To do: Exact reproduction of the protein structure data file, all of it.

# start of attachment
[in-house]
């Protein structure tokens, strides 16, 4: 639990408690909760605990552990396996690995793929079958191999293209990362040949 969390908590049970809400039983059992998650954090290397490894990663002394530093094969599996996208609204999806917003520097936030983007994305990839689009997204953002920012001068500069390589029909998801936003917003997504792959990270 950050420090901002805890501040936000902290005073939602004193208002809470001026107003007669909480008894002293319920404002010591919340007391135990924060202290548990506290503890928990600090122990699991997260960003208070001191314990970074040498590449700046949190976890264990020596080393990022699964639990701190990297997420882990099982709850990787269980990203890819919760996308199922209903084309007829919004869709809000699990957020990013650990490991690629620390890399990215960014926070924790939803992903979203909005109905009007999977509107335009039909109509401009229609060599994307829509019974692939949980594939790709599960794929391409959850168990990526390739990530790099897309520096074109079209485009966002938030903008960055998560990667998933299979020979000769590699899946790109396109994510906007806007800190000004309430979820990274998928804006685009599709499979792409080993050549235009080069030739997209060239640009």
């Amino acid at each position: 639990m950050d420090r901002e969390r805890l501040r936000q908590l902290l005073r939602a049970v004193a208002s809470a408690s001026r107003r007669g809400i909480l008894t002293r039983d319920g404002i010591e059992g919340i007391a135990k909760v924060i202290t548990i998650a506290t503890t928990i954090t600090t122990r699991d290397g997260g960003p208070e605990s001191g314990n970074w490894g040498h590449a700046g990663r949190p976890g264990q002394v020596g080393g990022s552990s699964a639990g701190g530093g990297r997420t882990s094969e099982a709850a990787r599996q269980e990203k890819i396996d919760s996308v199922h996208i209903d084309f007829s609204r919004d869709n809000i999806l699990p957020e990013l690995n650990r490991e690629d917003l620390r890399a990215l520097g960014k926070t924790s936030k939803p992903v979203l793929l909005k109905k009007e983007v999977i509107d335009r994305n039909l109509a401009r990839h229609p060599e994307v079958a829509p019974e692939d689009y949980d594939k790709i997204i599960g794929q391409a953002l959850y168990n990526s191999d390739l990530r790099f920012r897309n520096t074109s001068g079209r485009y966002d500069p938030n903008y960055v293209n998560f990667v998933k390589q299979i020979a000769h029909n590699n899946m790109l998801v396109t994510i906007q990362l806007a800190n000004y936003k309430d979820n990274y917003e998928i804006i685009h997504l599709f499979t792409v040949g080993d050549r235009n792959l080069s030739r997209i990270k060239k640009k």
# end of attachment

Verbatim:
[in-house]
């Protein structure tokens, strides 16, 4: 639990408690909760605990552990396996690995793929079958191999293209990362040949 969390908590049970809400039983059992998650954090290397490894990663002394530093094969599996996208609204999806917003520097936030983007994305990839689009997204953002920012001068500069390589029909998801936003917003997504792959990270 950050420090901002805890501040936000902290005073939602004193208002809470001026107003007669909480008894002293319920404002010591919340007391135990924060202290548990506290503890928990600090122990699991997260960003208070001191314990970074040498590449700046949190976890264990020596080393990022699964639990701190990297997420882990099982709850990787269980990203890819919760996308199922209903084309007829919004869709809000699990957020990013650990490991690629620390890399990215960014926070924790939803992903979203909005109905009007999977509107335009039909109509401009229609060599994307829509019974692939949980594939790709599960794929391409959850168990990526390739990530790099897309520096074109079209485009966002938030903008960055998560990667998933299979020979000769590699899946790109396109994510906007806007800190000004309430979820990274998928804006685009599709499979792409080993050549235009080069030739997209060239640009």
């Amino acid at each position: 639990m950050d420090r901002e969390r805890l501040r936000q908590l902290l005073r939602a049970v004193a208002s809470a408690s001026r107003r007669g809400i909480l008894t002293r039983d319920g404002i010591e059992g919340i007391a135990k909760v924060i202290t548990i998650a506290t503890t928990i954090t600090t122990r699991d290397g997260g960003p208070e605990s001191g314990n970074w490894g040498h590449a700046g990663r949190p976890g264990q002394v020596g080393g990022s552990s699964a639990g701190g530093g990297r997420t882990s094969e099982a709850a990787r599996q269980e990203k890819i396996d919760s996308v199922h996208i209903d084309f007829s609204r919004d869709n809000i999806l699990p957020e990013l690995n650990r490991e690629d917003l620390r890399a990215l520097g960014k926070t924790s936030k939803p992903v979203l793929l909005k109905k009007e983007v999977i509107d335009r994305n039909l109509a401009r990839h229609p060599e994307v079958a829509p019974e692939d689009y949980d594939k790709i997204i599960g794929q391409a953002l959850y168990n990526s191999d390739l990530r790099f920012r897309n520096t074109s001068g079209r485009y966002d500069p938030n903008y960055v293209n998560f990667v998933k390589q299979i020979a000769h029909n590699n899946m790109l998801v396109t994510i906007q990362l806007a800190n000004y936003k309430d979820n990274y917003e998928i804006i685009h997504l599709f499979t792409v040949g080993d050549r235009n792959l080069s030739r997209i990270k060239k640009k």